Parental Rights

Mother's Contact with Child Restricted Because She's Unvaccinated

|

From the Chicago Sun-Times (Bob Chiarito):

In what many say is the first ruling of its kind, a divorced Pilsen mother has had her child visitation revoked by a Cook County judge because she is not vaccinated against COVID-19.

On Aug. 10, Cook County Judge James Shapiro barred Rebecca Firlit, the mother of an 11-year-old boy, from seeing her son…..

Firlit's attorney, Annette Fernholz, … said the issue was not raised by her ex-husband.

Rather, the judge asked Firlit if she was vaccinated during a child support hearing via Zoom, and when she said no, the judge stripped her of all parenting time with her son until she gets vaccinated.

"I've had adverse reactions to vaccines in the past and was advised not to get vaccinated by my doctor. It poses a risk," Ferlit told the Chicago Sun-Times….

For now, she is relegated to only speaking with her son on the phone….

In principle, I can imagine situations where an unvaccinated parent could be barred from being around a child. Generally speaking, such changes in custody rules require a substantial change of circumstance, in a way that substantially affects the "best interests of the child." Serious threats to the child's health could qualify, for instance if the parent was actually ill and contagious, or if the parent was at imminent risk of acquiring and transmitting, say, smallpox or some such extraordinarily deadly disease. Parental rights can indeed be limited in various ways, and for good reason. Many of our rights are rights to control our minds and our bodies; parental rights are rights to control someone else.

But it appears that over the last year and a half, there have been 131 deaths of 5-to-14-year-olds that the CDC classifies as U.S. "COVID-19 deaths," out of over 41 million children in that age band. That's an annual death rate of about 2 per million (compared to 37 per million for accidents, or 3 per million for the flu); and while this doesn't count other effects of the illness, which can be quite serious for many, my understanding is that for children such serious effects are likewise very rare. (None of the news stories I've seen suggest that the child has some medical condition that makes him especially vulnerable to COVID, though of course one should be hesitant when dealing with media accounts.)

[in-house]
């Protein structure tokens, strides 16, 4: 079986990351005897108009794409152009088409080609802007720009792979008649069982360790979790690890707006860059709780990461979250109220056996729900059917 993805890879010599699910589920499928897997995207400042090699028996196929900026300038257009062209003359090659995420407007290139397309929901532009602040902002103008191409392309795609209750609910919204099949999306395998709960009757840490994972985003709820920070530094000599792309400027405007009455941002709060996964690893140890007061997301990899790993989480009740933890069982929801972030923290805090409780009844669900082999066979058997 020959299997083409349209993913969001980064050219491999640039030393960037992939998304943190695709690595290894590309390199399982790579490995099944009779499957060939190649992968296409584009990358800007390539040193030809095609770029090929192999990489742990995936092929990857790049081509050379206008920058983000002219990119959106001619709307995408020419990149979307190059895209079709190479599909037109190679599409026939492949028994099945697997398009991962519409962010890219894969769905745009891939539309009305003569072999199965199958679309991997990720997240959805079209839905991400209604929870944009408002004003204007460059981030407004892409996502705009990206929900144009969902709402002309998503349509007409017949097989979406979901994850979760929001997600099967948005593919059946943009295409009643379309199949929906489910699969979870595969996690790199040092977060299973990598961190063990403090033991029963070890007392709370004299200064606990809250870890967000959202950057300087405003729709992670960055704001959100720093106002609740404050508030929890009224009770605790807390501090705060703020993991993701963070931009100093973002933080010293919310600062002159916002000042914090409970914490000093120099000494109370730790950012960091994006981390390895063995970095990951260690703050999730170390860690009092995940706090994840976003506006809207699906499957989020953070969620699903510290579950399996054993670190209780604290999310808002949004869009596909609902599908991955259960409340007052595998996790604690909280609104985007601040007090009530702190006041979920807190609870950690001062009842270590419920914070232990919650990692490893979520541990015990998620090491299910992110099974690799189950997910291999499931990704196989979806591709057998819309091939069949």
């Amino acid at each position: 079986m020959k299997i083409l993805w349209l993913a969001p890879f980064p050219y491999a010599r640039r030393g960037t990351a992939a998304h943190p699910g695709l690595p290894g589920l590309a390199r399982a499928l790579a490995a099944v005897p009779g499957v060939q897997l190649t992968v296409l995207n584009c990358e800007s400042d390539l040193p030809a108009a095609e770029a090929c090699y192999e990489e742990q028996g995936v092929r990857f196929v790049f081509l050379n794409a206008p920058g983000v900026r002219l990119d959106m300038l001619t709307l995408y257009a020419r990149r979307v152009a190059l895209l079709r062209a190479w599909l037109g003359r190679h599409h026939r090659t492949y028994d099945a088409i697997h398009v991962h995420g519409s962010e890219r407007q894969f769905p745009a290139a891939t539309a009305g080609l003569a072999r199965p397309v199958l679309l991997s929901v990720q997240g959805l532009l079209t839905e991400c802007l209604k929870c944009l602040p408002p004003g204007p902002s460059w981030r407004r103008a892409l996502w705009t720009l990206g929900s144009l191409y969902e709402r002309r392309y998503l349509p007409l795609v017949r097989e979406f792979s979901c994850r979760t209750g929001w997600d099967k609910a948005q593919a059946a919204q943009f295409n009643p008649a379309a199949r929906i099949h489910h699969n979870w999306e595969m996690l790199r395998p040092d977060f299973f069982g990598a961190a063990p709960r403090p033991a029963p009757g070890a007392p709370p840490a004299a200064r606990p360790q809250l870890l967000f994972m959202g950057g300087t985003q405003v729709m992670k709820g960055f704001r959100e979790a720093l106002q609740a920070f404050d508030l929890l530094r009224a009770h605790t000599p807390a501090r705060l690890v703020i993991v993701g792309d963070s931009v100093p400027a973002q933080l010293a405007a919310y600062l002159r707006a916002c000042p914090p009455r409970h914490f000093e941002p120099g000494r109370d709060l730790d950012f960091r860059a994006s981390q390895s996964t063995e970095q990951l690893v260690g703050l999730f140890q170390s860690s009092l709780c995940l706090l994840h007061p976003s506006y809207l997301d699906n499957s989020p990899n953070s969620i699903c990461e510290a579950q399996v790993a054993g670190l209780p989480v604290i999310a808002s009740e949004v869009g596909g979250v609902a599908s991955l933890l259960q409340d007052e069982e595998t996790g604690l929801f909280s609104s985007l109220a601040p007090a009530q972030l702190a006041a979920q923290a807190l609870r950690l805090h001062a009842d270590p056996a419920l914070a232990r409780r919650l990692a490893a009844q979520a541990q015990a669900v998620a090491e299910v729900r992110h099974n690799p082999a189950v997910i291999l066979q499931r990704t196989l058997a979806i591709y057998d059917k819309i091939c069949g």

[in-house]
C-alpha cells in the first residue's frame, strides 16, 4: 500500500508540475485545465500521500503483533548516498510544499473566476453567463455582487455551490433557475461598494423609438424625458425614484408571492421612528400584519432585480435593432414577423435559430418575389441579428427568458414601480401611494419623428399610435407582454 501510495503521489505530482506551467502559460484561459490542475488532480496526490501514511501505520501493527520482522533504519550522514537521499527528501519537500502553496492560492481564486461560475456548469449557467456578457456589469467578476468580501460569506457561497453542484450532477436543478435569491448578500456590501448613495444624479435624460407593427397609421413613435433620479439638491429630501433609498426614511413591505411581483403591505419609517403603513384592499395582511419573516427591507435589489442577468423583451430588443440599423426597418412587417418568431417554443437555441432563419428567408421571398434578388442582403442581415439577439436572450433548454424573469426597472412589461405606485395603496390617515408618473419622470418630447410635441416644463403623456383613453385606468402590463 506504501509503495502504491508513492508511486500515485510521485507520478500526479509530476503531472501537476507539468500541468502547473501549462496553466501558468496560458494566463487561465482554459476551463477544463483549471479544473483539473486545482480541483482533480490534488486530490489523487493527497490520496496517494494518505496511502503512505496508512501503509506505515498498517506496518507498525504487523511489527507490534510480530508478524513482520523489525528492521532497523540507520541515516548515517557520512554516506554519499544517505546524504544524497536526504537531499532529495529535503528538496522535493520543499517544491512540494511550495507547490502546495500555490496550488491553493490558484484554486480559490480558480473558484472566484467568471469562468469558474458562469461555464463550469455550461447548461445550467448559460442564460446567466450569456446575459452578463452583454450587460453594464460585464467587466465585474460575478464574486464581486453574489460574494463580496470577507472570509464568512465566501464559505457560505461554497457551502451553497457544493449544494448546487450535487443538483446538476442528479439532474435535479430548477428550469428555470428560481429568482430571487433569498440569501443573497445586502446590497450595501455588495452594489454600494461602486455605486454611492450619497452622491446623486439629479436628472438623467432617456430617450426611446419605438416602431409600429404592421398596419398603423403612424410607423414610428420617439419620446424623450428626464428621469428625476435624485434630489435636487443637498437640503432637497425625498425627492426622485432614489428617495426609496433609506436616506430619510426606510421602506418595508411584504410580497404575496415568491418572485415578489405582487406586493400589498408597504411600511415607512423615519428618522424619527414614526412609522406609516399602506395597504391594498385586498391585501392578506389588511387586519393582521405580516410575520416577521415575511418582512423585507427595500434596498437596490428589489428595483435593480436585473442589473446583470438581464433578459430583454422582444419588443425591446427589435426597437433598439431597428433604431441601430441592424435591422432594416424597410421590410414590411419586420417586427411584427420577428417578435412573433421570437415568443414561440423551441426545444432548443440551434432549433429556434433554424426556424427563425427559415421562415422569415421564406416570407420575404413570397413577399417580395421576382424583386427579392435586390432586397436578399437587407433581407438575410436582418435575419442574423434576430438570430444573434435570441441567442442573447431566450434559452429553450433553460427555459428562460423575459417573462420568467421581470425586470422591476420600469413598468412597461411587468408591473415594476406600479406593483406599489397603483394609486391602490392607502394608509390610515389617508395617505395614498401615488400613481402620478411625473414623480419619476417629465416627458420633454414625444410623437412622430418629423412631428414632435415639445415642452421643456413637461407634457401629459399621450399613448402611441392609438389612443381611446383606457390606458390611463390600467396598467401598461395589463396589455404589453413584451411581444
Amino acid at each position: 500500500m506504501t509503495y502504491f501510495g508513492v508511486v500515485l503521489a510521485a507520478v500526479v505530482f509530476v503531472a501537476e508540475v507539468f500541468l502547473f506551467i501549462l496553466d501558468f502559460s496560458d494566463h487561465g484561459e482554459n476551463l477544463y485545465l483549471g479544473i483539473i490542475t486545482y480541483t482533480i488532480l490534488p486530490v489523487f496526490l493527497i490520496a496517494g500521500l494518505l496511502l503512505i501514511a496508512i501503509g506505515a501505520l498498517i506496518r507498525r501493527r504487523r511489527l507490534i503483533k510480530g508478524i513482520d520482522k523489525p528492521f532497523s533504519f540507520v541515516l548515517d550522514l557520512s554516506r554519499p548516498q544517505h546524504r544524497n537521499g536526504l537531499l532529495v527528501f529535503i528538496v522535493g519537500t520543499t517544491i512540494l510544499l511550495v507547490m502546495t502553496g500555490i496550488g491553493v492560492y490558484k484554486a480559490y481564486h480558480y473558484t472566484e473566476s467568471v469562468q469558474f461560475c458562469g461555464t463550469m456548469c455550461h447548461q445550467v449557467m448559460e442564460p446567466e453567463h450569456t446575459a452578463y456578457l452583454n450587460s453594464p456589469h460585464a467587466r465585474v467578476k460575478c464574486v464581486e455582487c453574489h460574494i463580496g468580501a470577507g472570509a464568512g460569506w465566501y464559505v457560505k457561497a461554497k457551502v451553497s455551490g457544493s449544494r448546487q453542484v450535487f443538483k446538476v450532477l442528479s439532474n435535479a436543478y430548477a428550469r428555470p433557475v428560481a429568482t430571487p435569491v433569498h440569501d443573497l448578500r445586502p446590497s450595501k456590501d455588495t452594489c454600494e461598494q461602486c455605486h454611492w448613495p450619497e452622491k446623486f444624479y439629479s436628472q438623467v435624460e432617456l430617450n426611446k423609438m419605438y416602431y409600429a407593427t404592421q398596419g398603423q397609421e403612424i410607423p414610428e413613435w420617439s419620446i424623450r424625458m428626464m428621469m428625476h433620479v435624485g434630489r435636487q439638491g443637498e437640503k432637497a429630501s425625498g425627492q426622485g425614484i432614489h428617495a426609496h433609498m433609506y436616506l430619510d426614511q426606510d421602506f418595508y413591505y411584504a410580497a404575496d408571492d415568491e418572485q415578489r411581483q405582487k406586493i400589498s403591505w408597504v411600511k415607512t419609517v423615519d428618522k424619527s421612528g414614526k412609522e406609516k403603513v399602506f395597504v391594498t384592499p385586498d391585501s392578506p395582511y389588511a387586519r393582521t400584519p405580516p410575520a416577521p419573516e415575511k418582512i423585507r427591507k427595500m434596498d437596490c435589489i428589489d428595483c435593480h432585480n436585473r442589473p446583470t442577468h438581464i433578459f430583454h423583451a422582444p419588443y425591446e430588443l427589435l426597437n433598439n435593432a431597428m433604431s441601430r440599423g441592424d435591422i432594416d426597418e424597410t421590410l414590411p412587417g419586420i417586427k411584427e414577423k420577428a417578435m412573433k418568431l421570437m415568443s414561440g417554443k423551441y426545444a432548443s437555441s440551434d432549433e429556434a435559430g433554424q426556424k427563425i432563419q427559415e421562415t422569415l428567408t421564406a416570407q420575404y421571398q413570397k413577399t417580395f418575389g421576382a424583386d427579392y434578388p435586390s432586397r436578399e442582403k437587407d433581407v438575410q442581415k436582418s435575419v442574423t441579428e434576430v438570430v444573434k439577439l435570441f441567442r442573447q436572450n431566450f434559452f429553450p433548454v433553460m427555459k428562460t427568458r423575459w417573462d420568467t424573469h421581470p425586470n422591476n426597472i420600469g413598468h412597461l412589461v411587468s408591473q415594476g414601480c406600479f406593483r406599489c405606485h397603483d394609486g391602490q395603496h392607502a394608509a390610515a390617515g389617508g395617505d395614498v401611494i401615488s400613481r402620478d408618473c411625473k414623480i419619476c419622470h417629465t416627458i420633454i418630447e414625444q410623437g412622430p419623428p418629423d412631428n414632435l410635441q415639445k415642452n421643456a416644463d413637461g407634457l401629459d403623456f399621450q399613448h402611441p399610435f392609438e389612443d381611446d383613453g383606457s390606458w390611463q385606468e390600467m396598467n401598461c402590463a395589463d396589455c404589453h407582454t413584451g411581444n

What's more, the question isn't whether the child is to be vaccinated (as I understand it, he still can't be, because the vaccine hasn't been authorized for under-12-year-olds); that would at least quite directly affect his vulnerability. Rather, the question is just whether he should be exposed to the unvaccinated mother, who is one theoretical possible source of infection for him—he would of course still be exposed to lots of other unvaccinated people, including many unvaccinated classmates. So the overall possible effect on his health from exposure to the mother is even tinier than the numbers in the preceding paragraph suggest.

It seems to me that it should be well within a parent's discretion to expose a child to what appear to be such extremely minor risks (whether a parent who shares custody with an ex, or a parent in an intact family). And that's especially so when there's a good reason for it, such as the mother's health (at least according to the mother's account).

But there's also a deeper problem here, again if the media accounts are correct: The Due Process Clause generally requires that, before someone's rights are taken away, that person is given notice and an opportunity to be heard—and it appears that the judge just came up with this, without Firlit having sufficient notice. If she had such notice, she might have been able to produce more evidence about the doctor's advice not to get vaccinated, or about the minimal risk to her son stemming from her being unvaccinated, or about whatever other factual or legal arguments might be relevant to the decision. And while in an emergency, the government can often act before a hearing, the low risk to the child in this case seems to suggest there was no such emergency.

In any event, though, I stress again that this is my tentative analysis based on press accounts. Firlit is apparently appealing, so perhaps the appellate court will give us more  factual and procedural details.

NEXT: No Gag Order in Lawsuit Against Church Alleging Child Sexual Abuse Coverup

Editor's Note: We invite comments and request that they be civil and on-topic. We do not moderate or assume any responsibility for comments, which are owned by the readers who post them. Comments do not represent the views of Reason.com or Reason Foundation. We reserve the right to delete any comment for any reason at any time. Report abuses.

  1. If covid is such a gigantic threat then what are the public schools doing opening back up in the first place? I guess the virus is sentient and selectively won’t mess with the public schools in addition to the BLM riots and whatever else progressives like.

    1. Prof. Volokh makes a good point.
      The mother should not be allowed to see the child while she has a driver’s license. It makes almost 20 times more dangeros than not being vaccinated.